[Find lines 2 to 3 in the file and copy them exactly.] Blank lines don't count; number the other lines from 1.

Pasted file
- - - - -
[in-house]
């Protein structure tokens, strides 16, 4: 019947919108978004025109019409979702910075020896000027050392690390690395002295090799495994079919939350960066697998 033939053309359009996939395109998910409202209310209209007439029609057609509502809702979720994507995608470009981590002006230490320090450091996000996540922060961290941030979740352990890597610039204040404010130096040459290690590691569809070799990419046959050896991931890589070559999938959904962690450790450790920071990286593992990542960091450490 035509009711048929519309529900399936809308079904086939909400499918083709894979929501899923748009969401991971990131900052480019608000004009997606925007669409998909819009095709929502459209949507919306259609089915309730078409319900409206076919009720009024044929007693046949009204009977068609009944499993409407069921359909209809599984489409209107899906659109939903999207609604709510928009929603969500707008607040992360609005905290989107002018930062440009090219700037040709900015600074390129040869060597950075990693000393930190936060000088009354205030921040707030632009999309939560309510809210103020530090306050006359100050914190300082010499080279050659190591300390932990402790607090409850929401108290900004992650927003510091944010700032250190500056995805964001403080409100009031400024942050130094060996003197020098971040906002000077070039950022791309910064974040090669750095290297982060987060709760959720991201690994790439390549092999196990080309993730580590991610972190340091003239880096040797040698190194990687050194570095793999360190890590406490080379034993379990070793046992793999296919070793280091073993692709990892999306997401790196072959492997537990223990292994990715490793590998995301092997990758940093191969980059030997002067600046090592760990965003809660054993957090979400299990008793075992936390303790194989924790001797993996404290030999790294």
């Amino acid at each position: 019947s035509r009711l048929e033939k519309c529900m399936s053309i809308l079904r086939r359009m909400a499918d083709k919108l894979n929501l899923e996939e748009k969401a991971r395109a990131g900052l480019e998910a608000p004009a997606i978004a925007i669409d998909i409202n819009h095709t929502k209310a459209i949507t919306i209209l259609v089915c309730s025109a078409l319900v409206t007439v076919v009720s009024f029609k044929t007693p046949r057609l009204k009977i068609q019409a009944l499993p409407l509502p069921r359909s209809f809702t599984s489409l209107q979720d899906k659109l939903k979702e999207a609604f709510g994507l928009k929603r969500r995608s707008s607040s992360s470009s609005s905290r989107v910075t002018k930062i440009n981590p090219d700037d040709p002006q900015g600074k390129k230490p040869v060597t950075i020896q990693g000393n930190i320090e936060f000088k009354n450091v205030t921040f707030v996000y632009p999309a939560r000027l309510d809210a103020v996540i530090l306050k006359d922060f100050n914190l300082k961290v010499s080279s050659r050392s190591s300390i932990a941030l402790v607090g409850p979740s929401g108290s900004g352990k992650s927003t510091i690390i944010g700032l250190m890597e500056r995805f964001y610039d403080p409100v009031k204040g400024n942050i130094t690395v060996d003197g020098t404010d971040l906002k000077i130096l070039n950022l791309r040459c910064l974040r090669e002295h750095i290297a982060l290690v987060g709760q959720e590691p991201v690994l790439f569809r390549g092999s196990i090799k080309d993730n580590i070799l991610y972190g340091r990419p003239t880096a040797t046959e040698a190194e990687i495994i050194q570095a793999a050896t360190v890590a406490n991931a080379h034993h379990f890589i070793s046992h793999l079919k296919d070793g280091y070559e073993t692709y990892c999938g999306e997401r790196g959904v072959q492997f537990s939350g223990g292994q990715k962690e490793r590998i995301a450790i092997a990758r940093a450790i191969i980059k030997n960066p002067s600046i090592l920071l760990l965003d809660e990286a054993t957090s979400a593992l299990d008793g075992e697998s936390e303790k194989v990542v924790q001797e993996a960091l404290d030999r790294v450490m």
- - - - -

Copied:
């Protein structure tokens, strides 16, 4: 019947919108978004025109019409979702910075020896000027050392690390690395002295090799495994079919939350960066697998 033939053309359009996939395109998910409202209310209209007439029609057609509502809702979720994507995608470009981590002006230490320090450091996000996540922060961290941030979740352990890597610039204040404010130096040459290690590691569809070799990419046959050896991931890589070559999938959904962690450790450790920071990286593992990542960091450490 035509009711048929519309529900399936809308079904086939909400499918083709894979929501899923748009969401991971990131900052480019608000004009997606925007669409998909819009095709929502459209949507919306259609089915309730078409319900409206076919009720009024044929007693046949009204009977068609009944499993409407069921359909209809599984489409209107899906659109939903999207609604709510928009929603969500707008607040992360609005905290989107002018930062440009090219700037040709900015600074390129040869060597950075990693000393930190936060000088009354205030921040707030632009999309939560309510809210103020530090306050006359100050914190300082010499080279050659190591300390932990402790607090409850929401108290900004992650927003510091944010700032250190500056995805964001403080409100009031400024942050130094060996003197020098971040906002000077070039950022791309910064974040090669750095290297982060987060709760959720991201690994790439390549092999196990080309993730580590991610972190340091003239880096040797040698190194990687050194570095793999360190890590406490080379034993379990070793046992793999296919070793280091073993692709990892999306997401790196072959492997537990223990292994990715490793590998995301092997990758940093191969980059030997002067600046090592760990965003809660054993957090979400299990008793075992936390303790194989924790001797993996404290030999790294």
């Amino acid at each position: 019947s035509r009711l048929e033939k519309c529900m399936s053309i809308l079904r086939r359009m909400a499918d083709k919108l894979n929501l899923e996939e748009k969401a991971r395109a990131g900052l480019e998910a608000p004009a997606i978004a925007i669409d998909i409202n819009h095709t929502k209310a459209i949507t919306i209209l259609v089915c309730s025109a078409l319900v409206t007439v076919v009720s009024f029609k044929t007693p046949r057609l009204k009977i068609q019409a009944l499993p409407l509502p069921r359909s209809f809702t599984s489409l209107q979720d899906k659109l939903k979702e999207a609604f709510g994507l928009k929603r969500r995608s707008s607040s992360s470009s609005s905290r989107v910075t002018k930062i440009n981590p090219d700037d040709p002006q900015g600074k390129k230490p040869v060597t950075i020896q990693g000393n930190i320090e936060f000088k009354n450091v205030t921040f707030v996000y632009p999309a939560r000027l309510d809210a103020v996540i530090l306050k006359d922060f100050n914190l300082k961290v010499s080279s050659r050392s190591s300390i932990a941030l402790v607090g409850p979740s929401g108290s900004g352990k992650s927003t510091i690390i944010g700032l250190m890597e500056r995805f964001y610039d403080p409100v009031k204040g400024n942050i130094t690395v060996d003197g020098t404010d971040l906002k000077i130096l070039n950022l791309r040459c910064l974040r090669e002295h750095i290297a982060l290690v987060g709760q959720e590691p991201v690994l790439f569809r390549g092999s196990i090799k080309d993730n580590i070799l991610y972190g340091r990419p003239t880096a040797t046959e040698a190194e990687i495994i050194q570095a793999a050896t360190v890590a406490n991931a080379h034993h379990f890589i070793s046992h793999l079919k296919d070793g280091y070559e073993t692709y990892c999938g999306e997401r790196g959904v072959q492997f537990s939350g223990g292994q990715k962690e490793r590998i995301a450790i092997a990758r940093a450790i191969i980059k030997n960066p002067s600046i090592l920071l760990l965003d809660e990286a054993t957090s979400a593992l299990d008793g075992e697998s936390e303790k194989v990542v924790q001797e993996a960091l404290d030999r790294v450490m």